We recently bought the UK rights to an excellent series of books called ‘Open-ended Maths Investigations’ from Blake Publishing in Australia. As always when we buy in a book, we need to check it carefully to ensure that it fits our curriculum and what happens in UK schools. This has been relatively easy for this series, but one thing has stumped us – bread tags.
Do you remember them? Those plastic tags that used to be used to seal loaves of sliced bread?
As I’m sure any primary school teacher will immediately realise, they have great potential as a maths manipulative: they’re free, small, come in different colours, are symmetrical on one axis but not the other, etc. It’s not surprising that the Australian authors suggested using them as a manipulative for one of the activities. Unfortunately, now in the UK, bags of sliced bread are usually sealed with that annoying tape which I find quite difficult to get off and which isn’t reusable. We are still struggling to think of what to suggest as a replacement manipulative. So if you have any ideas, please do let me know!
However, while trawling the Internet trying to find a replacement, I did come across the story of how the tags were invented. Apparently a man called Lloyd Paxton was flying home on an airliner in 1952 and opened the bag of peanuts that was given to him with his drink. He wanted a way of resealing the bag and looked for a solution. He found an expired credit card in his wallet and hand-carved his first bag clip with his small pen knife. (This wouldn’t happen today, of course, as he wouldn’t have been allow to carry the pen knife on to the plane. Also they no longer serve peanuts due to nut allergies …) He went on to design a similar tag for Pacific Fruits who wanted a better solution than a rubber band for closing their plastic bags of fruit and sold millions.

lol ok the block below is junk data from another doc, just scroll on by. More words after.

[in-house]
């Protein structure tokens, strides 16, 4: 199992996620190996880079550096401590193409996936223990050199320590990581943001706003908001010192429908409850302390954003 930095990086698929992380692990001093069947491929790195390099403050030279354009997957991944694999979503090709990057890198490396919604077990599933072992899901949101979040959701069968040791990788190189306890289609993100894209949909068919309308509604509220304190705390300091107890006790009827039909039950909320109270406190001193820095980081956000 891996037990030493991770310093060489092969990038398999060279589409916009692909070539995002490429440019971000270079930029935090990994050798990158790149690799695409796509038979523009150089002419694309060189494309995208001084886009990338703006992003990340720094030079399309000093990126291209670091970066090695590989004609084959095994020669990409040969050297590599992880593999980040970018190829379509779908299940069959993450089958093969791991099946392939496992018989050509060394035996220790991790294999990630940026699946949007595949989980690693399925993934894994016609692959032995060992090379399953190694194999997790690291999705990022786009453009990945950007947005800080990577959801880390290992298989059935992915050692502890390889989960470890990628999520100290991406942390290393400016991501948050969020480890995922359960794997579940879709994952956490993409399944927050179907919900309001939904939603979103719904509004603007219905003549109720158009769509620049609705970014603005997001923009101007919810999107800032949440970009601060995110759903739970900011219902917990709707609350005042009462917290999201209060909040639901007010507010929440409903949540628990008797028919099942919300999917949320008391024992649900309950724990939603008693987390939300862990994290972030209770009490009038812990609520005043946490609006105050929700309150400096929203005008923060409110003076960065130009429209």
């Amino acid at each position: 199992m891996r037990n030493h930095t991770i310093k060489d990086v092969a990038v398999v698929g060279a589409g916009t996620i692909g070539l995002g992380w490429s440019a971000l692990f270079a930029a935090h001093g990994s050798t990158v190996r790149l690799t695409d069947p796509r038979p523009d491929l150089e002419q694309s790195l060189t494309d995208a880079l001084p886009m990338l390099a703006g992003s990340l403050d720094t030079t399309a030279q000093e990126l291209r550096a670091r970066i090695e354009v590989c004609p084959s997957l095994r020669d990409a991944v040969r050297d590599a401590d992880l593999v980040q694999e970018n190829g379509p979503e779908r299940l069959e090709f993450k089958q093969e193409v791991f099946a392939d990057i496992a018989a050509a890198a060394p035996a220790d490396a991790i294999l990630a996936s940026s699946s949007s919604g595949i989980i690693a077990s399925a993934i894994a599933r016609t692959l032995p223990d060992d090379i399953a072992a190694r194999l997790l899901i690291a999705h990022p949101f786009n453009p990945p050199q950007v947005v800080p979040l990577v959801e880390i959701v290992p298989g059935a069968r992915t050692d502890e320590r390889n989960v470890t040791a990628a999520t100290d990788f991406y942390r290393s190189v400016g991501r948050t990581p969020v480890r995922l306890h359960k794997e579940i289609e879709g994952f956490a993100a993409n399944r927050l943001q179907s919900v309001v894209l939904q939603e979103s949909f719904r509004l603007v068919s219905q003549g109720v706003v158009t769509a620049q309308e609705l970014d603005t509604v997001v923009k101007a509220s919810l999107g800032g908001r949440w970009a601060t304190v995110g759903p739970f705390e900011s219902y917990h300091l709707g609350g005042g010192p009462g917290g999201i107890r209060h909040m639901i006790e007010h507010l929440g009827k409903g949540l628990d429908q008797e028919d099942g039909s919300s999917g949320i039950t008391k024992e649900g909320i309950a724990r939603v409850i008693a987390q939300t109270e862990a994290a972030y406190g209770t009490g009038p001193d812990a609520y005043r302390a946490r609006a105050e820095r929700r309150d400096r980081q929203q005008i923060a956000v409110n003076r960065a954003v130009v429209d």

Assuming, of course, that we can find a replacement for the bread tags, the Open-ended Maths Investigations series will be published at the end of October!